Income Growth: 158%
    Employment Growth: 33.70%
    Overall Rank: 63
    7 of 20
  • 8. Surveyor

    Income Average: $55,000
    Income Growth: 190%
    Employment Growth: 25.40%
    Overall Rank: 65
    8 of 20
  • 9. Executive Assistant

    Income Average: $44,000
    Income Growth: 131%
    Employment Growth: 12.60%
    Overall Rank: 67
    9 of 20
  • 10. Insurance Agent

    Income Average: $47,000
    Income Growth: 342%
    Employment Growth: 21.90%
    Overall Rank: 68
    10 of 20
  • 11. Industrial Machine Repairer

    Income Average: $45,000
    Income Growth: 127%
    Employment Growth: 21.60%
    Overall Rank: 69
    11 of 20
  • 12. Cosmetologist

    Income Average: $23,000
    Income Growth: 163%
    Employment Growth: 15.70%
    Overall Rank: 100
    12 of 20
  • 13. Hair Stylist

    Income Average: $23,000
    Income Growth: 163%
    Employment Growth: 15.70%
    Overall Rank: 105
    13 of 20
  • 14. Tax Examiner - Collector

    Income Average: $49,000
    Income Growth: 207%
    Employment Growth: 7.30%
    Overall Rank: 106
    14 of 20
  • 15. Wholesales Sales Representative

    Income Average: $52,000
    Income Growth: 304%
    Employment Growth: 15.60%
    Overall Rank: 106
    15 of 20
  • 16. Construction Machine Operator

    Income Average: $40,000
    Income Growth: 173%
    Employment Growth: 23.50%
    Overall Rank: 108
    16 of 20
  • 17. Electrical Technician

    Income Average: $56,000
    Income Growth: 138%
    Employment Growth: 1.90%
    Overall Rank: 109
    17 of 20
  • 18. Architectural Drafter

    Income Average: $46,000
    Income Growth: 140%
    Employment Growth: 3.20%
    Overall Rank: 110
    18 of 20
  • 19. Teacher's Aide

    Income Average: $23,000
    Income Growth: 112%
    Employment Growth: 14.80%
    Overall Rank: 112
    19 of 20
  • 20. Sewage Plant Operator

    Income Average: $41,000
    Income Growth: 156%
    Employment Growth: 11.60%
    Overall Rank: 114
    20 of 20

The third row of data under each job refers to the following: “Income Growth” pertains to the percentage of increase from beginning earnings to top level; “Employment Growth” refers to the projected increase in number of jobs through 2020 according to the U.S. Bureau of Labor Statistics; “Overall Rank” refers to the rank of each job in the Overall Ranking of all 200 jobs in the Jobs Rated report for 2012.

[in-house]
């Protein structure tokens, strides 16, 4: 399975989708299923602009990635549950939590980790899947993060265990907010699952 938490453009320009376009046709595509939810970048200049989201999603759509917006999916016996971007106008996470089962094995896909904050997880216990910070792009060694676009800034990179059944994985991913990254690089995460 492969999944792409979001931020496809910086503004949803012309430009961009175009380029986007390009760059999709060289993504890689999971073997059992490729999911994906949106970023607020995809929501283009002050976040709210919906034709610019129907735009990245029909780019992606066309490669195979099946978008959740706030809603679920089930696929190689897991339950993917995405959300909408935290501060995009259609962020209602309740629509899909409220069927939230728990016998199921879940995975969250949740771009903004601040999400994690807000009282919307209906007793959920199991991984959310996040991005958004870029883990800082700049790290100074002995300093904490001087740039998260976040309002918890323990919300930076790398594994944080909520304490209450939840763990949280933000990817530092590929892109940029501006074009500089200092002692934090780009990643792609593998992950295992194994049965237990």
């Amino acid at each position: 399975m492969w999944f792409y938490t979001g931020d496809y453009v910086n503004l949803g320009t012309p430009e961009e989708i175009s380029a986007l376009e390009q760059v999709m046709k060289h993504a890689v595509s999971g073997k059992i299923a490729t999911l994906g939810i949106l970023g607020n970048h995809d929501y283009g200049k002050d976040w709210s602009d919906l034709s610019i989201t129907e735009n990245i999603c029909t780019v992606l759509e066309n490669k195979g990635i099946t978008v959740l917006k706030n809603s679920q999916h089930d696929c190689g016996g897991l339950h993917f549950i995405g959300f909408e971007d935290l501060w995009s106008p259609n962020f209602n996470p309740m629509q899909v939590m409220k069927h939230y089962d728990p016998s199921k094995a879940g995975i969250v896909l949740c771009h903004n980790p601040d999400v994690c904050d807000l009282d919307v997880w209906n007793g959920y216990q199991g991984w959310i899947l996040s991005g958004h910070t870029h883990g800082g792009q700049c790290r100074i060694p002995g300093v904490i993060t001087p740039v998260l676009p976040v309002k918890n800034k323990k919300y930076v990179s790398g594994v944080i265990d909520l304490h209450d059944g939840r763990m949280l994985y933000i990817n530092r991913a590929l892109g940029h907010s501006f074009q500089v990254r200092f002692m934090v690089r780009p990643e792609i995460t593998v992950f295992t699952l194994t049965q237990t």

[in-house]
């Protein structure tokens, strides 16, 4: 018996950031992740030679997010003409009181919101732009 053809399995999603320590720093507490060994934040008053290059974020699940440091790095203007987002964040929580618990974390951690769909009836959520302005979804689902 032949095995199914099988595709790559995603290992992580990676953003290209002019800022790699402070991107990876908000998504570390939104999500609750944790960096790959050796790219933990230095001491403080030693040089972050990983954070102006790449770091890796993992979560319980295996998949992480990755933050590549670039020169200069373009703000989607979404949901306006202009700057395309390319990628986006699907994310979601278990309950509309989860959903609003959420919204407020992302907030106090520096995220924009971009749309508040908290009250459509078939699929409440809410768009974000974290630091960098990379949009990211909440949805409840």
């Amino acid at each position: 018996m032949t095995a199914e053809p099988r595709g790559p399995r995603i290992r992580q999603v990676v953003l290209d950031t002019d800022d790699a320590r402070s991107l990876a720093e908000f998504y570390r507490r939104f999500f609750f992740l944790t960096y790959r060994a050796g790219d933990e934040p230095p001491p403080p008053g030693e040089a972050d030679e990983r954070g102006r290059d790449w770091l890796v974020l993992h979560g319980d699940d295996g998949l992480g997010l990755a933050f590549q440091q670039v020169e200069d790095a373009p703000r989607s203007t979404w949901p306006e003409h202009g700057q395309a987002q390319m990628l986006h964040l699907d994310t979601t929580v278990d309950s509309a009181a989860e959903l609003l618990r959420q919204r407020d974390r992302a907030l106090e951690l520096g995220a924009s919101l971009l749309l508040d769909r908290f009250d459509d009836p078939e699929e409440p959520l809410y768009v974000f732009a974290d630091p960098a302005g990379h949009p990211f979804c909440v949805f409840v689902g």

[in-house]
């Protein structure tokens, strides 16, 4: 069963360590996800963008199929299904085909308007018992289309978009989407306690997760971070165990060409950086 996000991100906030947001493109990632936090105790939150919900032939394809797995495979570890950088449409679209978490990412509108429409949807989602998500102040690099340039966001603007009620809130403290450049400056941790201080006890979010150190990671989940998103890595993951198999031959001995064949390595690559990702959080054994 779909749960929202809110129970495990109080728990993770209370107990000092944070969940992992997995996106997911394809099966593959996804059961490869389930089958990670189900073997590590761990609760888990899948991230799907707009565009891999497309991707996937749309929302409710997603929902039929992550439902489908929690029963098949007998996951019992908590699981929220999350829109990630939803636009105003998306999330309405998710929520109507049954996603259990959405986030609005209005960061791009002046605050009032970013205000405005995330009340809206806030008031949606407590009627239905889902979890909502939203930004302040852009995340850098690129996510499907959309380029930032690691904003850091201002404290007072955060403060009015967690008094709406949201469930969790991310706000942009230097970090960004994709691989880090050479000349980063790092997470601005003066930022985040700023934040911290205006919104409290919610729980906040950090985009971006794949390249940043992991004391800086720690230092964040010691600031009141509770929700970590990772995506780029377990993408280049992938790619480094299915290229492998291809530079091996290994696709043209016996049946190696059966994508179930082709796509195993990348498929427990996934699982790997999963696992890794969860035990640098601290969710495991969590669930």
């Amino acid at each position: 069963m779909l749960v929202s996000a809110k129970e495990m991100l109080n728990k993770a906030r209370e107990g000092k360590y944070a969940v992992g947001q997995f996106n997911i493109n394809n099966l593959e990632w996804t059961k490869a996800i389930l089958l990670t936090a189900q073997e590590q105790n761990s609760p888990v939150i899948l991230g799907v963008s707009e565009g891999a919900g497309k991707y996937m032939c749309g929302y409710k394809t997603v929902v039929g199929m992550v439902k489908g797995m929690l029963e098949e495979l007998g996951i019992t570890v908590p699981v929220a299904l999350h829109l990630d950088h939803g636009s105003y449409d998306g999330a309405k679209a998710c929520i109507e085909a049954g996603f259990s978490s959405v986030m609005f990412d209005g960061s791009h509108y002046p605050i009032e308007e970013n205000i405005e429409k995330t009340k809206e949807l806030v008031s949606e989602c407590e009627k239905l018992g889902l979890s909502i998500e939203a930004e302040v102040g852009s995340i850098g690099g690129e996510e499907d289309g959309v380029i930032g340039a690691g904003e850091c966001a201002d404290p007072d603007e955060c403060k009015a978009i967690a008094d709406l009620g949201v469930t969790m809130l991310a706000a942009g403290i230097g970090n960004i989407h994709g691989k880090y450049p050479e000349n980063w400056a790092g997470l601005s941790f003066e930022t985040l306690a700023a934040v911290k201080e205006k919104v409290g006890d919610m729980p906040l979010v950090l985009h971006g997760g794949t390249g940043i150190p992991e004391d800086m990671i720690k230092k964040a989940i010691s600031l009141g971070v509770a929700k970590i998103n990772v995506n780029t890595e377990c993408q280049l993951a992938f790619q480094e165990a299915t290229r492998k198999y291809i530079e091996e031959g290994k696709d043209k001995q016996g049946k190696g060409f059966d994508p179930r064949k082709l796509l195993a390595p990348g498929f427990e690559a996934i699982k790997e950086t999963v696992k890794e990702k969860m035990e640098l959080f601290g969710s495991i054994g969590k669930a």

Looking at the numbers, even most of the top-20 jobs above earn far less income than the average job requiring a four-year degree.

If you are seriously considering opting out of college, but still want to earn a lot of money, there are three professions that at least approach what a college a grad can earn: Dental HygienistOnline Advertising Manager and Web Developer. Of course, even these professions require either a lot of preparation or some special knowledge to make it to the upper echelon of the pay scale.

If getting your college diploma is not in your future or even an option for you, don’t worry. There are still plenty of decent jobs where you can still earn a good living.

Join the Discussion

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Would like to talk with you. I have been doing what a live for 30 years but no longer making money doing it. Very disheartening , not that I was ever wealthy but now am quickly taking a nose dive. Can not sleep at night. Considering college at 50. But what do u take and by the time I'm done who is going to hire me. I have alot to offer but not taken into consideration.

I'm an individual and on a budget

In my opinion, college is a way that employers have gotten employees to pay for their own job training.  Many Americans can not afford college (as evidenced by the $1 trillion + student LOAN DEBT).   Also, I have recently heard about a study that found that a degree does not guarantee a good employee.  There are very hard-working, intelligent people that never went to college.  So,  lacking a degree does not prove anything to me, just as having a degree does not prove anything to me.  People are individuals.  If we are so narrow-minded that we rule out everyone without a degree, we will overlook and miss out on brilliant talent.  Sitting in a classroom and listening to someone talk at them is not the way that everyone learns.  

Yeah, right